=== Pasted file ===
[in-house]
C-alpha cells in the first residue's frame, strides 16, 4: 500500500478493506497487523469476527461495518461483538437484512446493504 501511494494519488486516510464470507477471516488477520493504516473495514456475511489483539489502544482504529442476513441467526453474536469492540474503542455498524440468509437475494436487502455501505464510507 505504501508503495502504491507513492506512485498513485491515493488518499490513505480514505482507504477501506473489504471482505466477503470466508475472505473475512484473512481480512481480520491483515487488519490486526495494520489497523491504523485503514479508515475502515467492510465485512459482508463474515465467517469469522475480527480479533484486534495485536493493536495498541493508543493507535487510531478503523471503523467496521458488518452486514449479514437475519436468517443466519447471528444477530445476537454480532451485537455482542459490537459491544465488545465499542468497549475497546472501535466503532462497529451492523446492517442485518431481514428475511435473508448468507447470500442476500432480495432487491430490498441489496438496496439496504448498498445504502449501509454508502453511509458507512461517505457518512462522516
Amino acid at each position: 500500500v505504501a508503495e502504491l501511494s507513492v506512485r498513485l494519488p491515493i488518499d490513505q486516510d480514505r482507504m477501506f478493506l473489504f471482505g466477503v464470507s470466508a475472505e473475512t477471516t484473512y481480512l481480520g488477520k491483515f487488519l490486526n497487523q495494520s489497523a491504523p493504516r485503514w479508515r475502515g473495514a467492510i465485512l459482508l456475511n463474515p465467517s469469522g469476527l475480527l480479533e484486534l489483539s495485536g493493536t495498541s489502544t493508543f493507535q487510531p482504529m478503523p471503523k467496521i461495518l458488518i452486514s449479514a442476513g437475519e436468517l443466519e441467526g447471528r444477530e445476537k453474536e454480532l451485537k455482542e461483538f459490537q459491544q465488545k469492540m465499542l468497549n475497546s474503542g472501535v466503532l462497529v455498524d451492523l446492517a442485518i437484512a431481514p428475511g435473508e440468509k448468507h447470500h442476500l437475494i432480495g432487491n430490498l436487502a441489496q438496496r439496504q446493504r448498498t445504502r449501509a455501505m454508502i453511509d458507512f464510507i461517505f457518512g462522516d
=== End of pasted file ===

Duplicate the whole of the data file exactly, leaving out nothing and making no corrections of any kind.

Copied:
[in-house]
C-alpha cells in the first residue's frame, strides 16, 4: 500500500478493506497487523469476527461495518461483538437484512446493504 501511494494519488486516510464470507477471516488477520493504516473495514456475511489483539489502544482504529442476513441467526453474536469492540474503542455498524440468509437475494436487502455501505464510507 505504501508503495502504491507513492506512485498513485491515493488518499490513505480514505482507504477501506473489504471482505466477503470466508475472505473475512484473512481480512481480520491483515487488519490486526495494520489497523491504523485503514479508515475502515467492510465485512459482508463474515465467517469469522475480527480479533484486534495485536493493536495498541493508543493507535487510531478503523471503523467496521458488518452486514449479514437475519436468517443466519447471528444477530445476537454480532451485537455482542459490537459491544465488545465499542468497549475497546472501535466503532462497529451492523446492517442485518431481514428475511435473508448468507447470500442476500432480495432487491430490498441489496438496496439496504448498498445504502449501509454508502453511509458507512461517505457518512462522516
Amino acid at each position: 500500500v505504501a508503495e502504491l501511494s507513492v506512485r498513485l494519488p491515493i488518499d490513505q486516510d480514505r482507504m477501506f478493506l473489504f471482505g466477503v464470507s470466508a475472505e473475512t477471516t484473512y481480512l481480520g488477520k491483515f487488519l490486526n497487523q495494520s489497523a491504523p493504516r485503514w479508515r475502515g473495514a467492510i465485512l459482508l456475511n463474515p465467517s469469522g469476527l475480527l480479533e484486534l489483539s495485536g493493536t495498541s489502544t493508543f493507535q487510531p482504529m478503523p471503523k467496521i461495518l458488518i452486514s449479514a442476513g437475519e436468517l443466519e441467526g447471528r444477530e445476537k453474536e454480532l451485537k455482542e461483538f459490537q459491544q465488545k469492540m465499542l468497549n475497546s474503542g472501535v466503532l462497529v455498524d451492523l446492517a442485518i437484512a431481514p428475511g435473508e440468509k448468507h447470500h442476500l437475494i432480495g432487491n430490498l436487502a441489496q438496496r439496504q446493504r448498498t445504502r449501509a455501505m454508502i453511509d458507512f464510507i461517505f457518512g462522516d